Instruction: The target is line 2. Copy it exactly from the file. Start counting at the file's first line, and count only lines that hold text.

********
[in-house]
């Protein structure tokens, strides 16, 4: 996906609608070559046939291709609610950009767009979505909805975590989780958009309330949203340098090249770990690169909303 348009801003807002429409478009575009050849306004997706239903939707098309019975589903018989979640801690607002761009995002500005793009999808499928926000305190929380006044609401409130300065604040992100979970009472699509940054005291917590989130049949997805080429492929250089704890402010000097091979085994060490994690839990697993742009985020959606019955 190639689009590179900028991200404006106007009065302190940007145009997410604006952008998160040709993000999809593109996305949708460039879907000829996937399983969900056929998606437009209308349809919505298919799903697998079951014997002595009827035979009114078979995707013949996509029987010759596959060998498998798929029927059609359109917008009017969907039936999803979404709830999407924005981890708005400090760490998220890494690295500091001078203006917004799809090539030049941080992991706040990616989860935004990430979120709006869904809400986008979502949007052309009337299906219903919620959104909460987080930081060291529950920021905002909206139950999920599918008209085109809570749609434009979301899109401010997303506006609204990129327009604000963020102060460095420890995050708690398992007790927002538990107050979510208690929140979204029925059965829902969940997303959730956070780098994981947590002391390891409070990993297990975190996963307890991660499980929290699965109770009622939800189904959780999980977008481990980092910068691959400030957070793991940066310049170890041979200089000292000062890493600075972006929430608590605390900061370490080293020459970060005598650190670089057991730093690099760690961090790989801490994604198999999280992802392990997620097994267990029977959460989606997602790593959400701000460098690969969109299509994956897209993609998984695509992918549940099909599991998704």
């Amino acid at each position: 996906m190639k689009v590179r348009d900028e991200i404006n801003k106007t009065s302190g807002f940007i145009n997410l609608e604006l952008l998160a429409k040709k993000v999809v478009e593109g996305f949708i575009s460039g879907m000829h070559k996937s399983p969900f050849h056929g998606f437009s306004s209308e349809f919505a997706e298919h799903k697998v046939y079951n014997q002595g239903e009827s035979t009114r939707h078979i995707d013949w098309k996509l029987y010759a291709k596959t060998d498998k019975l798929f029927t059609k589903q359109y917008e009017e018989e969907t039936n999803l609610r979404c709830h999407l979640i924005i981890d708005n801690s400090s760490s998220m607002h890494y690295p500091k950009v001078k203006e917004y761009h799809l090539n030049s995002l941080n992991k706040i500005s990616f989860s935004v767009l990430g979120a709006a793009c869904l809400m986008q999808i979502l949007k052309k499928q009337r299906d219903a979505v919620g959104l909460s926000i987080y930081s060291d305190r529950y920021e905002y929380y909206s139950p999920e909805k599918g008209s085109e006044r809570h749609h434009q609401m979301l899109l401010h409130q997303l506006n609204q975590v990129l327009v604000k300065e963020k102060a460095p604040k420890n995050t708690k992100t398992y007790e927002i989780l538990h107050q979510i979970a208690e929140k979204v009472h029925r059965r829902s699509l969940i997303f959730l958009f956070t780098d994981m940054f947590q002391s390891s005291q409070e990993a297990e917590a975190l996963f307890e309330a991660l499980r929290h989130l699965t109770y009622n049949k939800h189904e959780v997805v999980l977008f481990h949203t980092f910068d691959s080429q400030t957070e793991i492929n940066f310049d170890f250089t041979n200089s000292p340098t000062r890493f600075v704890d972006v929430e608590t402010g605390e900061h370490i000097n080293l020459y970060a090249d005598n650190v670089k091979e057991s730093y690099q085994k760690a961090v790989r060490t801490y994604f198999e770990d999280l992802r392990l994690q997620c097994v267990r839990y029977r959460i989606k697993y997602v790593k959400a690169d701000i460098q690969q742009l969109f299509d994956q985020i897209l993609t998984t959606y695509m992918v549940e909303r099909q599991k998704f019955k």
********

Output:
């Protein structure tokens, strides 16, 4: 996906609608070559046939291709609610950009767009979505909805975590989780958009309330949203340098090249770990690169909303 348009801003807002429409478009575009050849306004997706239903939707098309019975589903018989979640801690607002761009995002500005793009999808499928926000305190929380006044609401409130300065604040992100979970009472699509940054005291917590989130049949997805080429492929250089704890402010000097091979085994060490994690839990697993742009985020959606019955 190639689009590179900028991200404006106007009065302190940007145009997410604006952008998160040709993000999809593109996305949708460039879907000829996937399983969900056929998606437009209308349809919505298919799903697998079951014997002595009827035979009114078979995707013949996509029987010759596959060998498998798929029927059609359109917008009017969907039936999803979404709830999407924005981890708005400090760490998220890494690295500091001078203006917004799809090539030049941080992991706040990616989860935004990430979120709006869904809400986008979502949007052309009337299906219903919620959104909460987080930081060291529950920021905002909206139950999920599918008209085109809570749609434009979301899109401010997303506006609204990129327009604000963020102060460095420890995050708690398992007790927002538990107050979510208690929140979204029925059965829902969940997303959730956070780098994981947590002391390891409070990993297990975190996963307890991660499980929290699965109770009622939800189904959780999980977008481990980092910068691959400030957070793991940066310049170890041979200089000292000062890493600075972006929430608590605390900061370490080293020459970060005598650190670089057991730093690099760690961090790989801490994604198999999280992802392990997620097994267990029977959460989606997602790593959400701000460098690969969109299509994956897209993609998984695509992918549940099909599991998704």